Every Palestinian knows there is no hope of a Palestinian state. Israel vehemently opposes it. Even the so-called moderate Israeli parties refuse to address it, let alone endorse it. Even speaking about Palestinians in a marginally respectful way marks any political figure for ridicule and political oblivion.

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Nor do Palestinians expect much from the US or European states. They know that none are willing to expend the political capital necessary to overcome Israeli resistance.       

By all standard measurements of armed conflict, Israel is winning its war against Gaza. It has killed an estimated 8,000 Hamas fighters (out of 30,000).

But over nearly three months, it has eliminated less than 25 percent of Hamas's military forces. The Israeli army has destroyed miles of Hamas tunnels, but it hasn’t come close to eliminating the 300 miles of such underground redoubts, and it refuses to send its soldiers into them because the costs would be high.

It has laid siege, both to punish Palestinians in Gaza and to pressure Hamas: to make life difficult, if not impossible. It has virtual mastery of the land, sea and air surrounding the enclave. It operates everywhere relatively freely.

All this at a steep cost: 500 Israeli soldiers killed and more than 5,000 injured, with many suffering amputations and other serious disabilities.

Israel losing the war

Yet, it is still losing the war. It may be counter-intuitive to say this, but there is no way Israel can win the war it commenced. All Hamas has to do to win is survive.

Israeli Prime Minister Benjamin Netanyahu has said repeatedly that his country’s goal is to eliminate Hamas. Biden has added his own support for this goal.

Israeli leaders understand there is only one way to do this: they must eliminate or expel the entire population of Gaza. Not only has the intelligence ministry released a plan to do so by expelling Palestinians to the Sinai desert, but US Secretary of State Antony Blinken has also travelled to the Middle East to pitch the Israeli-concocted plan to Egypt and Jordan.

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They, in turn, roundly rejected it. Two Israeli MKs published a plan in the Wall Street Journal for expelling all Palestinians in Gaza to Arab and Muslim countries in the region. That hasn’t been received any better.

Israel will not eliminate Palestinians from Gaza any more than it will eliminate Hamas. All the talk by Netanyahu and Biden is bluster - promises made which cannot be kept.

This is part of the tragedy of this conflict. No one speaks clearly and truthfully. Everyone has delusions that somehow Hamas will acquiesce because it must.

But Hamas never cooperates. It continues to resist. Nothing can stop this no matter how many lies are told. The more lies, the less the world trusts anything the Biden administration or Israelis say.

Even if Israel succeeded in ethnically cleansing Gaza, it would not end the conflict. Hamas is not just a political or military entity. It is a movement purporting to promote the rights and interests of the Palestinian people.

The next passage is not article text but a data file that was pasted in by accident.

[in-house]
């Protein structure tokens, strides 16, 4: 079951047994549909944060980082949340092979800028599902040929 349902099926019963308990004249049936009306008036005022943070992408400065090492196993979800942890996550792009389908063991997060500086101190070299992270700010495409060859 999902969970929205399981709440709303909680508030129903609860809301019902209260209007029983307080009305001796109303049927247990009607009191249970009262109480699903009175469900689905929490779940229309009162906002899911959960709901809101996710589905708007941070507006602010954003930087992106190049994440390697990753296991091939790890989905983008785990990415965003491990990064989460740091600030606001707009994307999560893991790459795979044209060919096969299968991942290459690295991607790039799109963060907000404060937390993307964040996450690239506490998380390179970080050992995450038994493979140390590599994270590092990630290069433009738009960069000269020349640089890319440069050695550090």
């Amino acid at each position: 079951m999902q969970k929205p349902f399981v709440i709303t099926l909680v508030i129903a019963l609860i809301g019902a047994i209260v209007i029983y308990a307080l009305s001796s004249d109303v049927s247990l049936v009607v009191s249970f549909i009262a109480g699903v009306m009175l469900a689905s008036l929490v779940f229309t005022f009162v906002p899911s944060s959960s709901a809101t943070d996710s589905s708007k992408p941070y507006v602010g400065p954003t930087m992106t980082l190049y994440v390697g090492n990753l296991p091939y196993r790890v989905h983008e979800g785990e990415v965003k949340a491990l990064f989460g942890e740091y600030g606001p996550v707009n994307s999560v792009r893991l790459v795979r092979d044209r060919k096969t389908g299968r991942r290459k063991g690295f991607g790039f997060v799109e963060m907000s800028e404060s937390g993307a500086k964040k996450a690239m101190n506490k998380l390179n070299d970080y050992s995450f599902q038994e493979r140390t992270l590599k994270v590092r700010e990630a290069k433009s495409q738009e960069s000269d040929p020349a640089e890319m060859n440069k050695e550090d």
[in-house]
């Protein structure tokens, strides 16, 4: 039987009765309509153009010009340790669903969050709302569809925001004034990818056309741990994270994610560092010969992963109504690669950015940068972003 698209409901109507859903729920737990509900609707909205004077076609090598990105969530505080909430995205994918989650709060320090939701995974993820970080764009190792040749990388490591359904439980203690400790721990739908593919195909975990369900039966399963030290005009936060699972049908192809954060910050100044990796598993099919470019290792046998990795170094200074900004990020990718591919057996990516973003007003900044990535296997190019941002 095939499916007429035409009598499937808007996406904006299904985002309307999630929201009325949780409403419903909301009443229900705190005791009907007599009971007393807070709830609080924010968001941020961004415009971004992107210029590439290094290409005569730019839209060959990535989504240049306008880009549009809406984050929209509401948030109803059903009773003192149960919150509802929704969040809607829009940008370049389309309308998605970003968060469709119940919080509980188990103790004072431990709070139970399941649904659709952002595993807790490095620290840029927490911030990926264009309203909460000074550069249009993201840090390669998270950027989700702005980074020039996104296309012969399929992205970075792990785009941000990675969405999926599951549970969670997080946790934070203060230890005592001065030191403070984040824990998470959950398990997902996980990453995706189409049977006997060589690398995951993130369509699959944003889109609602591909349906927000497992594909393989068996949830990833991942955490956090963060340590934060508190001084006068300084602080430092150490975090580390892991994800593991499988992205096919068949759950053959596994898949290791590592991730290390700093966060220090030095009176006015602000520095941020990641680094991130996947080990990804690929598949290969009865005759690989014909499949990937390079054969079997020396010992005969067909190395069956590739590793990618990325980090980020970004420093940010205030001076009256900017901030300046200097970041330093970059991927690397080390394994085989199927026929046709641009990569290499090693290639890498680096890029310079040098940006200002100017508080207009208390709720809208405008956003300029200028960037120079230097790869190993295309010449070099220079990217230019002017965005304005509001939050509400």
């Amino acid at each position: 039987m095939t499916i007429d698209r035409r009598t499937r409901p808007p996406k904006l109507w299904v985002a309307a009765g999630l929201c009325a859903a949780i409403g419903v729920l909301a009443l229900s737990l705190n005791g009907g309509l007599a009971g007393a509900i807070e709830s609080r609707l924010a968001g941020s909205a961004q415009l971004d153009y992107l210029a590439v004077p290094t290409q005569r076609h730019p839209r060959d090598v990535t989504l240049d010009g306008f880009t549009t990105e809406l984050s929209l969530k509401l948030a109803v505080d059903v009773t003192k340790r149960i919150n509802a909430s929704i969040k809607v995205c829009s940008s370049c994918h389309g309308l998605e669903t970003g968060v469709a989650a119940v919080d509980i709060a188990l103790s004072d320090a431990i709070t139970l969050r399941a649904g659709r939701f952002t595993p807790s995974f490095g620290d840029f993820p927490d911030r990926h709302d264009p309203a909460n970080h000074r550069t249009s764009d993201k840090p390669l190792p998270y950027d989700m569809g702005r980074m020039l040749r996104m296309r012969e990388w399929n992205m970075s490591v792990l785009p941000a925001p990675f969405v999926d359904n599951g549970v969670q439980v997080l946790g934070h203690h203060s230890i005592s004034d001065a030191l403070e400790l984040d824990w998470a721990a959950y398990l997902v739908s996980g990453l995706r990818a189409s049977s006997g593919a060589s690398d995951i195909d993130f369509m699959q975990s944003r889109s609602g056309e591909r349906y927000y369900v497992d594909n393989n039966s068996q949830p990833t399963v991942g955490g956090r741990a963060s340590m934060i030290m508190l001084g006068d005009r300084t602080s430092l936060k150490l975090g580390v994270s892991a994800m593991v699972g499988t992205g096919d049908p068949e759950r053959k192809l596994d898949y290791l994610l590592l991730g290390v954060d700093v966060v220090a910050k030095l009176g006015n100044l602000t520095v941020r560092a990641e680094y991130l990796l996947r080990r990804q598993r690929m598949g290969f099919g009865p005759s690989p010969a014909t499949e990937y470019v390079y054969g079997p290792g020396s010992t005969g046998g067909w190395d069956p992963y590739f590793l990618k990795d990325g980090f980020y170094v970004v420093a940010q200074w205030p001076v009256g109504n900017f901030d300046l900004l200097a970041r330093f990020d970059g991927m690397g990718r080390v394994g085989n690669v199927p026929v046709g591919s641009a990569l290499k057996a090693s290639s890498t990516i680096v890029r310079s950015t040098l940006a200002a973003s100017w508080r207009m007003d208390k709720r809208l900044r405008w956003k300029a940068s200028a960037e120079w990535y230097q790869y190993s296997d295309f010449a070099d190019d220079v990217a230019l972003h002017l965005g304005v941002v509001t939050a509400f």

You cannot kill such a movement. You can fight it. You can kill its fighters. You can occupy and even try to ethnically cleanse all its supporters.

But the movement can still survive. That means Israeli failure and the erosion of its military deterrent as it faces regional rivals.

This will embolden its enemies to intensify armed resistance throughout the Middle East, inside Gaza or out. You may defeat a movement on the battlefield, but you cannot eliminate it.


Israel has paid dearly for this “victory”, losing an average of 10 soldiers every week. Last month, 10 were killed in a single battle after being ambushed by Hamas fighters.

The Israeli army has killed hostages in its battles against Hamas, in one case mistakenly gunning down three who had escaped from their captors.

The united front put up by Israelis since 7 October is beginning to crumble

The resulting furore among hostage families has fuelled outrage across Israel. Thousands have protested outside the army’s Kirya headquarters in Tel Aviv. The brother of one of the murdered hostages accused the Israeli army of executing him.

The united front put up by Israelis since 7 October is beginning to crumble. Netanyahu, his rule already on tenterhooks before Hamas's attack, is in an even more precarious position now.

In fact, he may prefer to try and prolong the war so as to avoid the wrath of the Israeli electorate, most of whom want him gone.

The views expressed in this article belong to the author and do not necessarily reflect the editorial policy of Middle East Eye.

Richard Silverstein writes the Tikun Olam blog, devoted to exposing the excesses of the Israeli national security state. His work has appeared in Haaretz, the Forward, the Seattle Times and the Los Angeles Times. He contributed to the essay collection devoted to the 2006 Lebanon war, A Time to Speak Out (Verso) and has another essay in the collection, Israel and Palestine: Alternate Perspectives on Statehood (Rowman & Littlefield) Photo of RS by: (Erika Schultz/Seattle Times)